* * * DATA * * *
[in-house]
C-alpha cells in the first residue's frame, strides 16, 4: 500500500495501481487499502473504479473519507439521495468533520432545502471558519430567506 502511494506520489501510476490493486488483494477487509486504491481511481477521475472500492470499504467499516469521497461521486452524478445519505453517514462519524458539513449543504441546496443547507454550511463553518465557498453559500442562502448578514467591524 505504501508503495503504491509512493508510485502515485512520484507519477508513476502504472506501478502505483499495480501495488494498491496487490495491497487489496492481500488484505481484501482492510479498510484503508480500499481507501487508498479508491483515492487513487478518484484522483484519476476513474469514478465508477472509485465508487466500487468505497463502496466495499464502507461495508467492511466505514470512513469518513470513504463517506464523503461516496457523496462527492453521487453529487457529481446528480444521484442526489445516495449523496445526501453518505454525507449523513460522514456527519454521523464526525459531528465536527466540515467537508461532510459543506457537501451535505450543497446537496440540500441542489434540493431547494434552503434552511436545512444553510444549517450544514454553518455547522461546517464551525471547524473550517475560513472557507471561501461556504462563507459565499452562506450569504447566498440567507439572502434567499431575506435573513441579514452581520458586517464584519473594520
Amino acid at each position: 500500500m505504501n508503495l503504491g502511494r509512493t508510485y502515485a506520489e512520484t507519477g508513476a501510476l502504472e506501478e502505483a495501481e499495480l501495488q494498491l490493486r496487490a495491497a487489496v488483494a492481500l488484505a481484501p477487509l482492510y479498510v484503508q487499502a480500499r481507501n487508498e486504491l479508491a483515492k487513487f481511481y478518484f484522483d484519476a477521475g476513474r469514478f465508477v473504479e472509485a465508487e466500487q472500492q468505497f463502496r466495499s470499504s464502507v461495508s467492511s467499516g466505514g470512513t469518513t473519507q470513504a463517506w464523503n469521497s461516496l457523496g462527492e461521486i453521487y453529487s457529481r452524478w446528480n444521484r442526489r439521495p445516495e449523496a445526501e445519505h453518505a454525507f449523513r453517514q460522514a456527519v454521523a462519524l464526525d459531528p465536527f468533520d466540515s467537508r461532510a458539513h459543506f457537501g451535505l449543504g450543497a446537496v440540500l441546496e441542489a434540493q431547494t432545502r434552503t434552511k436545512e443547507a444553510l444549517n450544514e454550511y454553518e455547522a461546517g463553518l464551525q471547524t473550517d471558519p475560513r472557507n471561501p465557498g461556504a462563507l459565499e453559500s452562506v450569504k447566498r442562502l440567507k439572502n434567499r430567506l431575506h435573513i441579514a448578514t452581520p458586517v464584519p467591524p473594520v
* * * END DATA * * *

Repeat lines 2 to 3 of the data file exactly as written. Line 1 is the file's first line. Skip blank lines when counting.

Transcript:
C-alpha cells in the first residue's frame, strides 16, 4: 500500500495501481487499502473504479473519507439521495468533520432545502471558519430567506 502511494506520489501510476490493486488483494477487509486504491481511481477521475472500492470499504467499516469521497461521486452524478445519505453517514462519524458539513449543504441546496443547507454550511463553518465557498453559500442562502448578514467591524 505504501508503495503504491509512493508510485502515485512520484507519477508513476502504472506501478502505483499495480501495488494498491496487490495491497487489496492481500488484505481484501482492510479498510484503508480500499481507501487508498479508491483515492487513487478518484484522483484519476476513474469514478465508477472509485465508487466500487468505497463502496466495499464502507461495508467492511466505514470512513469518513470513504463517506464523503461516496457523496462527492453521487453529487457529481446528480444521484442526489445516495449523496445526501453518505454525507449523513460522514456527519454521523464526525459531528465536527466540515467537508461532510459543506457537501451535505450543497446537496440540500441542489434540493431547494434552503434552511436545512444553510444549517450544514454553518455547522461546517464551525471547524473550517475560513472557507471561501461556504462563507459565499452562506450569504447566498440567507439572502434567499431575506435573513441579514452581520458586517464584519473594520
Amino acid at each position: 500500500m505504501n508503495l503504491g502511494r509512493t508510485y502515485a506520489e512520484t507519477g508513476a501510476l502504472e506501478e502505483a495501481e499495480l501495488q494498491l490493486r496487490a495491497a487489496v488483494a492481500l488484505a481484501p477487509l482492510y479498510v484503508q487499502a480500499r481507501n487508498e486504491l479508491a483515492k487513487f481511481y478518484f484522483d484519476a477521475g476513474r469514478f465508477v473504479e472509485a465508487e466500487q472500492q468505497f463502496r466495499s470499504s464502507v461495508s467492511s467499516g466505514g470512513t469518513t473519507q470513504a463517506w464523503n469521497s461516496l457523496g462527492e461521486i453521487y453529487s457529481r452524478w446528480n444521484r442526489r439521495p445516495e449523496a445526501e445519505h453518505a454525507f449523513r453517514q460522514a456527519v454521523a462519524l464526525d459531528p465536527f468533520d466540515s467537508r461532510a458539513h459543506f457537501g451535505l449543504g450543497a446537496v440540500l441546496e441542489a434540493q431547494t432545502r434552503t434552511k436545512e443547507a444553510l444549517n450544514e454550511y454553518e455547522a461546517g463553518l464551525q471547524t473550517d471558519p475560513r472557507n471561501p465557498g461556504a462563507l459565499e453559500s452562506v450569504k447566498r442562502l440567507k439572502n434567499r430567506l431575506h435573513i441579514a448578514t452581520p458586517v464584519p467591524p473594520v